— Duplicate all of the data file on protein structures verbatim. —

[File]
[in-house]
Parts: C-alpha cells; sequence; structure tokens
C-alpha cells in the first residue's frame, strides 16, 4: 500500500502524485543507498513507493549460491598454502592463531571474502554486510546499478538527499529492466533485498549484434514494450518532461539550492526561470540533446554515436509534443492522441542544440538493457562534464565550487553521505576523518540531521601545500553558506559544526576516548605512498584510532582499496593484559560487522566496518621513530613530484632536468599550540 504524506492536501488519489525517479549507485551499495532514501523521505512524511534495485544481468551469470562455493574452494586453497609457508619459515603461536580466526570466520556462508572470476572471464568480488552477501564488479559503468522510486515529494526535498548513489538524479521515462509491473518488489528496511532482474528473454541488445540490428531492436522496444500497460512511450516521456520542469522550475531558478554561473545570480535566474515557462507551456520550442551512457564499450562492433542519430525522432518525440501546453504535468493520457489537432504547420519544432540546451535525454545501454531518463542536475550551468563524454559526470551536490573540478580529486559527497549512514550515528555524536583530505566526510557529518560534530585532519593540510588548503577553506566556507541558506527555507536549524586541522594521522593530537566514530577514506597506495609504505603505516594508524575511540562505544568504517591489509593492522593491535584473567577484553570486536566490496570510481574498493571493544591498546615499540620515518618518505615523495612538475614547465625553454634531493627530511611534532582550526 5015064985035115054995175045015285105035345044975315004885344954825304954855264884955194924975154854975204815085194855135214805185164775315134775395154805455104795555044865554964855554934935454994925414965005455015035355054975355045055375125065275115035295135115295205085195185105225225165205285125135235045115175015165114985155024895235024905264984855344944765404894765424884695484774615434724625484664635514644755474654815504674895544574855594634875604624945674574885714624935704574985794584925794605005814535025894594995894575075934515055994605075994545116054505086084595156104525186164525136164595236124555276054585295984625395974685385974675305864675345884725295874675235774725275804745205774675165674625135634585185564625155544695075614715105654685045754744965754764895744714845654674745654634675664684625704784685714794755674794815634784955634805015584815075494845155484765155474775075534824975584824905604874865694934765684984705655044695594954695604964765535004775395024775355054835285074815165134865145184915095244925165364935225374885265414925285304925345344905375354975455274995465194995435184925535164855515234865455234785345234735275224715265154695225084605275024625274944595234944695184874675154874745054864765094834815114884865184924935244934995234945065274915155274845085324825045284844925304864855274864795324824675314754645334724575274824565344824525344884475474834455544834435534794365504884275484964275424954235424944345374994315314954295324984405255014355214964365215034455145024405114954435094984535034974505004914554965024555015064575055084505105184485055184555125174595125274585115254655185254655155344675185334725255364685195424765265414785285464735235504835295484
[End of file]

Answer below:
[in-house]
Parts: C-alpha cells; sequence; structure tokens
C-alpha cells in the first residue's frame, strides 16, 4: 500500500502524485543507498513507493549460491598454502592463531571474502554486510546499478538527499529492466533485498549484434514494450518532461539550492526561470540533446554515436509534443492522441542544440538493457562534464565550487553521505576523518540531521601545500553558506559544526576516548605512498584510532582499496593484559560487522566496518621513530613530484632536468599550540 504524506492536501488519489525517479549507485551499495532514501523521505512524511534495485544481468551469470562455493574452494586453497609457508619459515603461536580466526570466520556462508572470476572471464568480488552477501564488479559503468522510486515529494526535498548513489538524479521515462509491473518488489528496511532482474528473454541488445540490428531492436522496444500497460512511450516521456520542469522550475531558478554561473545570480535566474515557462507551456520550442551512457564499450562492433542519430525522432518525440501546453504535468493520457489537432504547420519544432540546451535525454545501454531518463542536475550551468563524454559526470551536490573540478580529486559527497549512514550515528555524536583530505566526510557529518560534530585532519593540510588548503577553506566556507541558506527555507536549524586541522594521522593530537566514530577514506597506495609504505603505516594508524575511540562505544568504517591489509593492522593491535584473567577484553570486536566490496570510481574498493571493544591498546615499540620515518618518505615523495612538475614547465625553454634531493627530511611534532582550526 5015064985035115054995175045015285105035345044975315004885344954825304954855264884955194924975154854975204815085194855135214805185164775315134775395154805455104795555044865554964855554934935454994925414965005455015035355054975355045055375125065275115035295135115295205085195185105225225165205285125135235045115175015165114985155024895235024905264984855344944765404894765424884695484774615434724625484664635514644755474654815504674895544574855594634875604624945674574885714624935704574985794584925794605005814535025894594995894575075934515055994605075994545116054505086084595156104525186164525136164595236124555276054585295984625395974685385974675305864675345884725295874675235774725275804745205774675165674625135634585185564625155544695075614715105654685045754744965754764895744714845654674745654634675664684625704784685714794755674794815634784955634805015584815075494845155484765155474775075534824975584824905604874865694934765684984705655044695594954695604964765535004775395024775355054835285074815165134865145184915095244925165364935225374885265414925285304925345344905375354975455274995465194995435184925535164855515234865455234785345234735275224715265154695225084605275024625274944595234944695184874675154874745054864765094834815114884865184924935244934995234945065274915155274845085324825045284844925304864855274864795324824675314754645334724575274824565344824525344884475474834455544834435534794365504884275484964275424954235424944345374994315314954295324984405255014355214964365215034455145024405114954435094984535034974505004914554965024555015064575055084505105184485055184555125174595125274585115254655185254655155344675185334725255364685195424765265414785285464735235504835295484